human rights violations and struggles in Iran, please see www.amnesty.org,
or www.hrw.org. For daily updates on Iranian issues in English,
see www.payvand.com/news. Please also see www.badjens.com, an
English language Iranian feminist journal.
Ebadi's Nobel Prize Lecture
Excerpted from Shirin Ebadi's Nobel Lecture, Oslo, December 10, 2003.
In the name of the God of Creation and Wisdom.
Undoubtedly, my selection will be an inspiration to the masses of women who are striving to realize their rights, not only in Iran but throughout the region - rights taken away from them through the passage of history. This selection will make women in Iran, and much further afield, believe in themselves. Women constitute half of the population of every country. To disregard women and bar them from active participation in political, social, economic and cultural life would in fact be tantamount to depriving the entire population of every society of half its capability.
Today coincides with the 55th anniversary of the adoption of the Universal Declaration of Human Rights; a declaration which begins with the recognition of the inherent dignity and the equal and inalienable rights of all members of the human family, as the guarantor of freedom, justice, and peace. And it promises a world in which human beings shall enjoy freedom of expression and opinion, and be safeguarded and protected against fear and poverty.
Unfortunately, however, this year's report by the United Nations Development Programme, as in the previous years, spells out the rise of a disaster which distances mankind from the idealistic world of the authors of the Universal Declaration of Human Rights. In 2002, almost 1.2 billion human beings lived in glaring poverty, earning less than one dollar a day. Over 50 countries were caught up in war or natural disasters. AIDS has so far claimed the lives of 22 million individuals, and turned 13 million children into orphans.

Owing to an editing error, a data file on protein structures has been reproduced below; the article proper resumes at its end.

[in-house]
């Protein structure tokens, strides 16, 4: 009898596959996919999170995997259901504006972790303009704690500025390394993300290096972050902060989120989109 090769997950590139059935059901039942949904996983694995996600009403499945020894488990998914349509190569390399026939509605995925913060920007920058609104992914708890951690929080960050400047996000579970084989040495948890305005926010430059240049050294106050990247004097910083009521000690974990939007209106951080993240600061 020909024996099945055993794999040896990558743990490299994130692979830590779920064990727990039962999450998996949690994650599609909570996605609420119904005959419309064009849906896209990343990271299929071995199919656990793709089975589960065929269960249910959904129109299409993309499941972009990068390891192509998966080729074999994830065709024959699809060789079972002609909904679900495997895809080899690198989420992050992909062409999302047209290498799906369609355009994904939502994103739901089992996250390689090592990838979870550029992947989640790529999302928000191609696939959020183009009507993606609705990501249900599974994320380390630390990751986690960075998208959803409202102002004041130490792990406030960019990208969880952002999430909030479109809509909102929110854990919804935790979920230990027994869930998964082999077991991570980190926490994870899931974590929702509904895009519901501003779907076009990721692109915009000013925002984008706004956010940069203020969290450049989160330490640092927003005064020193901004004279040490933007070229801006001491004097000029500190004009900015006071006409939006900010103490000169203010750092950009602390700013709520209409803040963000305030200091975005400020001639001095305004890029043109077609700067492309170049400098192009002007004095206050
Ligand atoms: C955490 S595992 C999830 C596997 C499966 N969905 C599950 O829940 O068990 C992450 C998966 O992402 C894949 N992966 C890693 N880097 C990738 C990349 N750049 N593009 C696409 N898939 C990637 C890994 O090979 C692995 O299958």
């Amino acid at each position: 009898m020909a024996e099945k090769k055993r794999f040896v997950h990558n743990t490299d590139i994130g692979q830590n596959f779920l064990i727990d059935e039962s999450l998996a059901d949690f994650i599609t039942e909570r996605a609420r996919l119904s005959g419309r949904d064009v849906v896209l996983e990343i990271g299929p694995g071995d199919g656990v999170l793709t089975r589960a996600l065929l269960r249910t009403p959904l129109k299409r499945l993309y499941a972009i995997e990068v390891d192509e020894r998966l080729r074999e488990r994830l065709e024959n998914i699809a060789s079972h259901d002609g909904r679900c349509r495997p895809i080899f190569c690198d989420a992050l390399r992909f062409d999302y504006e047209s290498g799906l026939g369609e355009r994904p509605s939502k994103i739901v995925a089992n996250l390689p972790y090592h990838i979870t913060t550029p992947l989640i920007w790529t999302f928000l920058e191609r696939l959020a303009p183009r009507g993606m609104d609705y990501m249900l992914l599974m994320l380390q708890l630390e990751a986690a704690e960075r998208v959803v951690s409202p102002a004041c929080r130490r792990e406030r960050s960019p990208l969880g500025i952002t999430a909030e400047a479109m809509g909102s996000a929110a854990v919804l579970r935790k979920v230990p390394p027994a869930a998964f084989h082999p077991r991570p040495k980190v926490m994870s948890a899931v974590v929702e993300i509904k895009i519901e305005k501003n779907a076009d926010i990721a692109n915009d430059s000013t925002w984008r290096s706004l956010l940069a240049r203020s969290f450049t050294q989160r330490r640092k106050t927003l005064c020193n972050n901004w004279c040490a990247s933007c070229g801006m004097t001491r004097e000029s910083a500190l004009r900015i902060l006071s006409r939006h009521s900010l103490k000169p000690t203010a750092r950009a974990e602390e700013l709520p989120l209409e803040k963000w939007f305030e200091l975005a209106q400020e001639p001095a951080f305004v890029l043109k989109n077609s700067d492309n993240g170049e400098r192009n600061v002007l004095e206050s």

At the same time, in the past two years, some states have violated the universal principles and laws of human rights by using the events of 11 September and the war on international terrorism as a pretext. Regulations restricting human rights and basic freedoms, special bodies and extraordinary courts, which make fair adjudication difficult and at times impossible, have been justified and given legitimacy under the cloak of the war on terrorism.
I am an Iranian. A descendent of Cyrus The Great. The very emperor who proclaimed at the pinnacle of power 2500 years ago that "... he would not reign over the people if they did not wish it." And [he] promised not to force any person to change his religion and faith, and guaranteed freedom for all. The Charter of Cyrus The Great is one of the most important documents that should be studied in the history of human rights.
I am a Muslim. Some Muslims, under the pretext that democracy and human rights are not compatible with Islamic teachings and the traditional structure of Islamic societies, have justified despotic governments, and continue to do so. The Koran swears by the pen and what it writes. Such a message cannot be in conflict with awareness, knowledge, wisdom, freedom of opinion and expression and cultural pluralism. The discriminatory plight of women in Islamic states, too, whether in the sphere of civil law or in the realm of social, political, and cultural justice, has its roots in the patriarchal and male-dominated culture prevailing in these societies, not in Islam.
Ladies and Gentlemen, In the introduction to my speech, I spoke of human rights as a guarantor of freedom, justice, and peace. If the 21st century wishes to free itself from the cycle of violence, acts of terror and war, and avoid repetition of the experience of the 20th century - that most disaster-ridden century of humankind - there is no other way except by understanding and putting into practice every human right for all [hu]mankind, irrespective of race, gender, faith, nationality, or social status.
In anticipation of that day.
With much gratitude,